When making the menu, I wanted to make sure things were small. How many times have you been to the fair, oogled at all the food, but you order one thing and you're full and you have no room for all the other foods? Smaller portions give you more room to eat more. Because it's the Fair!


Two days at the fair this year was a lot of work. It was hot, dusty and greasy. We did heavy lifting. We worked fast. And we learned a lot. Now we're planning for future.

We'd like to do this again during Halloween, because it's so fitting! We also really love Halloween!


Saturday, May 21, 2016

Tacos!

Tilapia tacos at home.

I remember the first time I had tacos. It was about four years ago in Las Cruces at the Pro's Ranch Mexican grocery store. I was doing some grocery shopping and I was curious of the line of people at the taqueria.

As the mariachi music blared and the cooks behind the counter created their own symphony of spatulas on stainless steel, I went up, uneasy and hesitant because I didn't speak Spanish, and ordered two tacos.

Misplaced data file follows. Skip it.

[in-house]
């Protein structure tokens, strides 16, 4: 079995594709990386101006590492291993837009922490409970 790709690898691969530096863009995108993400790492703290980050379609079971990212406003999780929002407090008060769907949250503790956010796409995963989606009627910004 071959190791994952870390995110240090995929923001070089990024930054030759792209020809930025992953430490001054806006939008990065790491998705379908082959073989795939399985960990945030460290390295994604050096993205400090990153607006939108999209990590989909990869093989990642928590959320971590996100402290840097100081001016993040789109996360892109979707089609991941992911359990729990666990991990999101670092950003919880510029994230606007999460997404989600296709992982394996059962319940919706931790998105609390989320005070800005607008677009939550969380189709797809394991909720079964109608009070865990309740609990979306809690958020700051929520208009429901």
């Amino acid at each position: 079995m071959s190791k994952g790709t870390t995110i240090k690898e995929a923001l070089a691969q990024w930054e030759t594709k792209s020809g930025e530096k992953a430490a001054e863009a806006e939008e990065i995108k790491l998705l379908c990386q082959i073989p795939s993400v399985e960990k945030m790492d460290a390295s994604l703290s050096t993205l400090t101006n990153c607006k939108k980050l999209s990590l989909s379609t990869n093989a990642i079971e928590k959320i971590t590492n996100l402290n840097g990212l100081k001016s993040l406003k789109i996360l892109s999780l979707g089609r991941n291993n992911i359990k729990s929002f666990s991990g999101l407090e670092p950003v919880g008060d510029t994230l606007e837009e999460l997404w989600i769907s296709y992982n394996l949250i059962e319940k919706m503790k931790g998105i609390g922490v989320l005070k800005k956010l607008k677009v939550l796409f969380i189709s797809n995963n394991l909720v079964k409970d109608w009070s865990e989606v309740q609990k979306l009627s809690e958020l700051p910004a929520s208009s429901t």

"Two steak tacos, please," I shouted over the counter, careful not to let any spit come out of my mouth and onto the counter.

"Sure," the lady said.

Before that day, I never paid attention to the small tacos covered in pico de gallo, onions, cilantro and accompanied by limes. They didn't usually sell these in restaurants so I didn't have much exposure to them as a restaurant reviewer for the local paper.

"Thank you," I said to the cashier.

I took my two tacos to the toppings bar and covered them in onions, cilantro, pico de gallo and salsa. The little white corn tortillas disappeared under the toppings and I was disappointed; with the size and mess mostly.

I picked one up and it dripped all over. I was more disappointed. I took a bite and juices ran down my chin. I was even more disappointed.

Lightly grilled white corn tortillas. Grilled and smokey meat. Fresh pico de gallo. Spicy, roasted red chile salsa. Cilantro. Lime juice. Some sort of culinary sorcery.